Being a Supply Teacher: Everything You Need to Know
Being a good supply teacher means being able to take on a
lot of different challenges while still retaining a consistent working life.
Most supply teachers can expect to receive work at very short notice, or might
have to put up with long delays between individual jobs. Supply teachers are
also subject to abuse within different classrooms, and have to be able to deal
with difficult classrooms and students. Psychological strength and confidence
is therefore crucial to being a good supply teacher, as is the ability to put
things into perspective.
The following tips represent some ways of thinking about
best practices for supply teaching:
1 - Flexibility
Supply teaching is essentially based around being able to
fill in for others, whether due to long term sick leave, or as the result of
emergency needs within a school. A good supply teacher has to be ready to teach
five days a week, and should prepare each morning as if they will be called.
Good supply teachers also need to be able to commute within a reasonable
distance, and to be able to work in a range of different schools. Supply
teachers might also have to take on extra responsibilities at short notice,
although this should never be in unfair proportion to other teachers.
2 - Planning is Everything
Classroom experience is one of the only ways to really
develop a strong sense of what works for your particular needs. In time you
will be able to deal with difficult classrooms, and will know what plans to
fall back on if things go wrong. Having a backup of different lesson plans and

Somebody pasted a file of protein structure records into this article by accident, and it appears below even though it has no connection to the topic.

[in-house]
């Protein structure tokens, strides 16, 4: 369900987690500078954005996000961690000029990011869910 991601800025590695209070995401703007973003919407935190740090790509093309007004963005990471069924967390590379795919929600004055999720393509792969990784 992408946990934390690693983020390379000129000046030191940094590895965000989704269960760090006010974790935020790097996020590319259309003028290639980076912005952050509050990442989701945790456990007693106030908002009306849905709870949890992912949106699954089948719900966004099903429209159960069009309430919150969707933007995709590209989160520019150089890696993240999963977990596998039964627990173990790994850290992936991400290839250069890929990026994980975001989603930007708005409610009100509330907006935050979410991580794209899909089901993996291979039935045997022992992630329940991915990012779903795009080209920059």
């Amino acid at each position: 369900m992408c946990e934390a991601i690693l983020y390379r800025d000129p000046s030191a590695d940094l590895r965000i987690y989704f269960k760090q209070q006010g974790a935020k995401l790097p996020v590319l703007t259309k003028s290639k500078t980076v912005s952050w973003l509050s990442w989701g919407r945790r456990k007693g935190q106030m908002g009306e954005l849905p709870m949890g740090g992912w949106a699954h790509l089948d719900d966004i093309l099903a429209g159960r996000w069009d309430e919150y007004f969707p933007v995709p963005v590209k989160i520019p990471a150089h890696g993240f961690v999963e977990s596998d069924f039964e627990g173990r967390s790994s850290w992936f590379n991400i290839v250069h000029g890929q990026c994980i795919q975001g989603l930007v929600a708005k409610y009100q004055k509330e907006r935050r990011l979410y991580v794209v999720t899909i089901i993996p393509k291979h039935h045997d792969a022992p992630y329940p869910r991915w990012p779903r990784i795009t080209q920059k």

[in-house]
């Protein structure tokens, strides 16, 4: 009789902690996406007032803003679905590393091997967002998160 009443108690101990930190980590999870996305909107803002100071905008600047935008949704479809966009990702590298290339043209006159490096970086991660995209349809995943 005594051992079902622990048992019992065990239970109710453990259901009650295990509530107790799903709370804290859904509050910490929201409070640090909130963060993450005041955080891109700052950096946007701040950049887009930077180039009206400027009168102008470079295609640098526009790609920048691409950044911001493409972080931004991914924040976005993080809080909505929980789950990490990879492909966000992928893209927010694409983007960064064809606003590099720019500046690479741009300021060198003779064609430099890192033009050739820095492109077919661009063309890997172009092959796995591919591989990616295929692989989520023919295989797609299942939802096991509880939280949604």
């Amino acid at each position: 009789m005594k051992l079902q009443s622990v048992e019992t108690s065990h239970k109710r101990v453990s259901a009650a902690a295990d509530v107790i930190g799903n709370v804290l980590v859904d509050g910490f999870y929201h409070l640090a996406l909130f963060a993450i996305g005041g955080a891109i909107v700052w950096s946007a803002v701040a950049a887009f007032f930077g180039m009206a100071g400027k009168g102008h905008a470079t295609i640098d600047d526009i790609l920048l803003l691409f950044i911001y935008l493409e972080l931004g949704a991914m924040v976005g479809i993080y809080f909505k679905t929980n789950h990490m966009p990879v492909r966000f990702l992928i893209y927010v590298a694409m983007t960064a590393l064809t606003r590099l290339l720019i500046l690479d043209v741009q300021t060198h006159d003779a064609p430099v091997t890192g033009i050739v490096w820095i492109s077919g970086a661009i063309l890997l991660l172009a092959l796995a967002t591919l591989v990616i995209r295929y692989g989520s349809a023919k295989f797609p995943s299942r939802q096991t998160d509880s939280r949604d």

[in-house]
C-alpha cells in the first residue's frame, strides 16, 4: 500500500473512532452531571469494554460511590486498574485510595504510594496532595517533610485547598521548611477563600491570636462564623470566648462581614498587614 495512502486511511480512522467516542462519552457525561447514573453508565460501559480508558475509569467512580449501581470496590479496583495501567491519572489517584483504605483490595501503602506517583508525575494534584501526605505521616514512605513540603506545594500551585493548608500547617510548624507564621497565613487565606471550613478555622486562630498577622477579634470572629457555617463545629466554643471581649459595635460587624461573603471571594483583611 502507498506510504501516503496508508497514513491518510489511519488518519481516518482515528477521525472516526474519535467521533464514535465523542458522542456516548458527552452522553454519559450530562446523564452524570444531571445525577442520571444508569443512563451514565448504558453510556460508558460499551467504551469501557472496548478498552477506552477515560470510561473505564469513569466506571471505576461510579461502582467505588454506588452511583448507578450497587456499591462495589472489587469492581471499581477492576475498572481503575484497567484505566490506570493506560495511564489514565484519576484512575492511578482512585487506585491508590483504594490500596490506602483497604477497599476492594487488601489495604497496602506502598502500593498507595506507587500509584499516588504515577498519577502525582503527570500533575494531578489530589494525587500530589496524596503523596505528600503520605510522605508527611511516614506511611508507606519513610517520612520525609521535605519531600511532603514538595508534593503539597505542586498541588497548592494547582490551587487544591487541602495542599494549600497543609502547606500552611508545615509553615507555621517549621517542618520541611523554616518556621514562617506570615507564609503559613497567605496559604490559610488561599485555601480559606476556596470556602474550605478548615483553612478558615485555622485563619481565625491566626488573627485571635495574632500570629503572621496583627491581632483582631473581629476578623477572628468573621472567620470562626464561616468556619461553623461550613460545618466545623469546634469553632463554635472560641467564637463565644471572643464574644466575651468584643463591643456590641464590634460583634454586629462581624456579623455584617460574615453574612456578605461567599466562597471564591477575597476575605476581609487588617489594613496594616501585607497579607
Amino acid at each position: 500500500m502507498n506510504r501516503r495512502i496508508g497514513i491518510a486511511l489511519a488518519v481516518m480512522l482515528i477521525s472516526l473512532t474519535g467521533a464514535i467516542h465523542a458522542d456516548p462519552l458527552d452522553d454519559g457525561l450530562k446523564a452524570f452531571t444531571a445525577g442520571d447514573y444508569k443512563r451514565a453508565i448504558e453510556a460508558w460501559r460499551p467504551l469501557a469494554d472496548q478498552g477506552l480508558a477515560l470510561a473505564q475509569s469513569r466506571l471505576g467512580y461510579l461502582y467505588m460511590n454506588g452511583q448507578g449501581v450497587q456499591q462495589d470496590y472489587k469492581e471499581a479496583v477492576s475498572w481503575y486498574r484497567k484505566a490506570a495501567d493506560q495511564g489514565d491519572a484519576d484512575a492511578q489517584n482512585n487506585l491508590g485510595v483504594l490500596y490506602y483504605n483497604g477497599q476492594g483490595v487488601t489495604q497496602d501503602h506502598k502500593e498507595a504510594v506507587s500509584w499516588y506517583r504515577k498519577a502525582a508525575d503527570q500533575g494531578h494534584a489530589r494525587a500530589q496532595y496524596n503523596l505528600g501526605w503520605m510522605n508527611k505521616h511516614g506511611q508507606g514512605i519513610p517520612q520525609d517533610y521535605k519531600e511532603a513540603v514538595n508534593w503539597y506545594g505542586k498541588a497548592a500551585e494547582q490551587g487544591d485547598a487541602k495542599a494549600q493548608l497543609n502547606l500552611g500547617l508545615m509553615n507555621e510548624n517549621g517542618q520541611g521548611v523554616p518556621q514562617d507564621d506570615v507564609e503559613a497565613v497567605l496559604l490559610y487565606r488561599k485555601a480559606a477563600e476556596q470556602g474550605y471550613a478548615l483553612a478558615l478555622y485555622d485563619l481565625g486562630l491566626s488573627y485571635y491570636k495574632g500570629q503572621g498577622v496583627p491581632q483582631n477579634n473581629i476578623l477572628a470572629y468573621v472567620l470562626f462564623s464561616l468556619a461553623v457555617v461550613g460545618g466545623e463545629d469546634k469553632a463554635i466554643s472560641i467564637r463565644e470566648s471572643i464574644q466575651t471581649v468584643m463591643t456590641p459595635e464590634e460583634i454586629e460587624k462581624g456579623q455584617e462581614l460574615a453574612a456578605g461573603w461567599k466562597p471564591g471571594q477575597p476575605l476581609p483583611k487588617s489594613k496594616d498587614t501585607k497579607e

subject specific or general plans will make it much less stressful when a
school or teacher doesn’t provide the right information.
3 - Never Lose Your Temper
Pushing supply teachers into losing their temper is an
unfortunate trait of students, but should be accepted as part of the job.
Losing your temper is never going to help, and it will only make lessons more
difficult. The most important approach to take is to be able to understand when
a lesson has reached the point that it needs extra support from another
Don’t be worried about calling for support, but don’t rely
on it too much to avoid difficult situations. In the same way, try to build up
a set of responses that you know work with particular students. Try to use
their names to identify regular troublemakers, and don’t let yourself become
intimidated. Displaying a sense of humour will also help you to deal with any
jokes or direct abuse, no matter how nasty it might seem.
4 - Keep Things in Perspective
While it can be easy to view supply teaching as stressful, it
can also be very rewarding. Good days can make up for a bad school experience,
while making contacts with schools and building a strong reputation within an
area and an agency will help your future prospects of a fulltime position.
Ultimately, the only way you can know if a supply teaching job is right for you
is to get experience in the classroom. It’s not for everyone, but can be
financially rewarding and challenging for the right person.
About the Author
CJ is a mildly exasperated mother who
gets wound up by most things school related, it's already December and she's
already thinking about extra
revision courses next year! Done with Supply Teacher? Go back to Guest Posts
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Written by Bryan Cohen
Bryan Cohen is the author of more than 30 books, many of which focus on creative writing and blasting through that pesky writer's block. His books have sold more than 20,000 copies. You can find him on Google+ and Facebook.
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